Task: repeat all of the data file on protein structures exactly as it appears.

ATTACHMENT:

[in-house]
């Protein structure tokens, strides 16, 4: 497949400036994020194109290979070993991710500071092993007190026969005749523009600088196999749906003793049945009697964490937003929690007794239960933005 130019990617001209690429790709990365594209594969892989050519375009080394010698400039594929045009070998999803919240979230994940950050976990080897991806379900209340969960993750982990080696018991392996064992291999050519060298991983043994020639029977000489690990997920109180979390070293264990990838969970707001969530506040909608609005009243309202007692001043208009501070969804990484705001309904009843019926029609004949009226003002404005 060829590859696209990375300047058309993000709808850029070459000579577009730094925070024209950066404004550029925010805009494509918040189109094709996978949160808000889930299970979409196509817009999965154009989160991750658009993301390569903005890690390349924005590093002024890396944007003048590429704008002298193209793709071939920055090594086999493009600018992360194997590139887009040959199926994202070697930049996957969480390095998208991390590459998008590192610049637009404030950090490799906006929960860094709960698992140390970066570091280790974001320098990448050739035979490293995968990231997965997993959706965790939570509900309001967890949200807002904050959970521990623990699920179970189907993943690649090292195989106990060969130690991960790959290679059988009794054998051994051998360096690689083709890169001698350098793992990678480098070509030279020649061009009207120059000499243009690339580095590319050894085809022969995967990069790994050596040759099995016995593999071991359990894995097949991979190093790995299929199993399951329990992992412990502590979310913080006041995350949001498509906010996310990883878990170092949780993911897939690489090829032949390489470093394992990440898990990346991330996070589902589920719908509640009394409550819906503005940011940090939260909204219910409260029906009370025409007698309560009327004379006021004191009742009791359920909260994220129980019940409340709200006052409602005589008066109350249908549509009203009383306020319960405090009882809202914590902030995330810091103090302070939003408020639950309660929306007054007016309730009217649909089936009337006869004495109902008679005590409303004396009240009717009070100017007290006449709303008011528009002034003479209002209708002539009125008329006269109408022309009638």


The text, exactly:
[in-house]
């Protein structure tokens, strides 16, 4: 497949400036994020194109290979070993991710500071092993007190026969005749523009600088196999749906003793049945009697964490937003929690007794239960933005 130019990617001209690429790709990365594209594969892989050519375009080394010698400039594929045009070998999803919240979230994940950050976990080897991806379900209340969960993750982990080696018991392996064992291999050519060298991983043994020639029977000489690990997920109180979390070293264990990838969970707001969530506040909608609005009243309202007692001043208009501070969804990484705001309904009843019926029609004949009226003002404005 060829590859696209990375300047058309993000709808850029070459000579577009730094925070024209950066404004550029925010805009494509918040189109094709996978949160808000889930299970979409196509817009999965154009989160991750658009993301390569903005890690390349924005590093002024890396944007003048590429704008002298193209793709071939920055090594086999493009600018992360194997590139887009040959199926994202070697930049996957969480390095998208991390590459998008590192610049637009404030950090490799906006929960860094709960698992140390970066570091280790974001320098990448050739035979490293995968990231997965997993959706965790939570509900309001967890949200807002904050959970521990623990699920179970189907993943690649090292195989106990060969130690991960790959290679059988009794054998051994051998360096690689083709890169001698350098793992990678480098070509030279020649061009009207120059000499243009690339580095590319050894085809022969995967990069790994050596040759099995016995593999071991359990894995097949991979190093790995299929199993399951329990992992412990502590979310913080006041995350949001498509906010996310990883878990170092949780993911897939690489090829032949390489470093394992990440898990990346991330996070589902589920719908509640009394409550819906503005940011940090939260909204219910409260029906009370025409007698309560009327004379006021004191009742009791359920909260994220129980019940409340709200006052409602005589008066109350249908549509009203009383306020319960405090009882809202914590902030995330810091103090302070939003408020639950309660929306007054007016309730009217649909089936009337006869004495109902008679005590409303004396009240009717009070100017007290006449709303008011528009002034003479209002209708002539009125008329006269109408022309009638």